Ayesha Kiana is one of the founders of Chal Chilli, an Asian Fusion restaurant in Midtown Manhattan. I had the pleasure of speaking with Ayesha a few times since she posted her feelings about Yelp and restaurant reviews on Medium. Her post resonated with me, particularly given our feelings about the effectiveness and validity of Yelp reviews. In short, we’re questioning if these reviews truly represent the “wisdom of the crowd”. Ayesha also brought a real-life use case about why professional reviewers still matter in the restaurant market. Our interview occurred over several phone calls in November and December.
Q: In your blog, you say:
Whereas the Yelper will come in, order the simplest dishes, and then complain to high-hell about never coming back to the place all while using up the throwing up emoji, the critic will actually come in, order specialty dishes, eat them, then come back later up to three more times, and really try to get a sense of what is going on. Then, after that, even if a bad review will come, it won’t be insulting, it will be constructive. This is important. The food critic cares about fixing and guiding. The Yelper cares about destroying and replacing.
This is a pretty powerful comment. However, the concept of a “review” site isn’t going away – what would you like it to be do that it isn’t doing today?
A: The problem isn’t really with all review sites, it’s primarily with Yelp. Yelp is creating an anger issue and encouraging people to take out their anger online vs. talking with people directly. If somebody has a bad experience or wants to make a suggestion, I want to hear it first hand and in person if possible. We’ve started leaving comment cards in the restaurant asking for our customers to leave us feedback.
Q: That sounds like a great idea. What do you do for people who don’t fill in the comment cards immediately but still want to give feedback? What about following up directly with customers via email or text message?
A: We haven’t thought that out completely. Those are good scenarios we have to think about.
Q: What other issues have you specifically had with Yelp that led you to write your blog post?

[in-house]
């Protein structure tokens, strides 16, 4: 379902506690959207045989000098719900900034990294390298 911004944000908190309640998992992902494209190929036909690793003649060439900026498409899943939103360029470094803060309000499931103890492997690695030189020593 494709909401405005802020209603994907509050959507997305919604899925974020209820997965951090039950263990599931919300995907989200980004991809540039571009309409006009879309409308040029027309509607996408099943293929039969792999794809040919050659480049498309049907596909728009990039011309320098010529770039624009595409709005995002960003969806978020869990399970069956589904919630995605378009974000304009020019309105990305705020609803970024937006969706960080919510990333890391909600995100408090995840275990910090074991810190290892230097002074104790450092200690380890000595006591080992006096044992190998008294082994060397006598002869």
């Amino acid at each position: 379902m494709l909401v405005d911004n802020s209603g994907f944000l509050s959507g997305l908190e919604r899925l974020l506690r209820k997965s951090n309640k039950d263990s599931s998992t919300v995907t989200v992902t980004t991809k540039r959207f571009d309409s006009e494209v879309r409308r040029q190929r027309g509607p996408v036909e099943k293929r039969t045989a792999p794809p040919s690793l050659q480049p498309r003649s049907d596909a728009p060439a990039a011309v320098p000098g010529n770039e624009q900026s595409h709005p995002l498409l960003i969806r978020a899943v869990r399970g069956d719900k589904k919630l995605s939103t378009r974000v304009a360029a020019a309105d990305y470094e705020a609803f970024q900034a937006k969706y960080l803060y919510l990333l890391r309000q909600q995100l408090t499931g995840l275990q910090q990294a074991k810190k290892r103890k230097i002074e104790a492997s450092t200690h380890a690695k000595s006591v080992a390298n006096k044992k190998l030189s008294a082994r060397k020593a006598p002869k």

A: It seems like it never ends. We’ve seen Craigslist ads for Yelp reviews, and we did pay for Yelp ads at the beginning that of course kept bad reviews off our page until we stopped paying for ads. It just seems like it’s a game you need to play vs. something that’s truly useful and helpful to both businesses and consumers. The other challenge is that most people that like you don’t say anything online unless you ask (which is against Yelp’s rules). The people that do most of the talking are the folks that didn’t like you but don’t have the nerve to tell you to your face.
Q: What do you think of the idea of the term feedback vs. review?
A: I personally love it – we use it on our comment cards. But I don’t know that the customer really understands the nuance.
Q: How do you reach out to potential customers and how/why is it different than the way you have approached “professional” critics?
A: We have a cooking show that helps a lot. Everything else we do is word-of-mouth. We don’t have a PR firm.
Q: What about the other food sites – Menupages, Facebook, Seamless, Opentable, Urbanspoon, Google+ – what do you think of them? They all come up on page 1 of a search for your restaurant.
A: The other food sites have been fine. Yelp is the only one that has created this angry consumer. Opentable is more verified since you have to make a reservation to give a review.
Q: Any other sites you like or dislike?
A: We’ll be writing another post on Groupon soon, another idea we’re not big fans of.
Thanks for talking to us Ayesha and sharing your thoughts! We’ll be profiling other small business owners, if you’d like to share your feedback with us or be interviewed, please drop us an email or add a comment to this post below.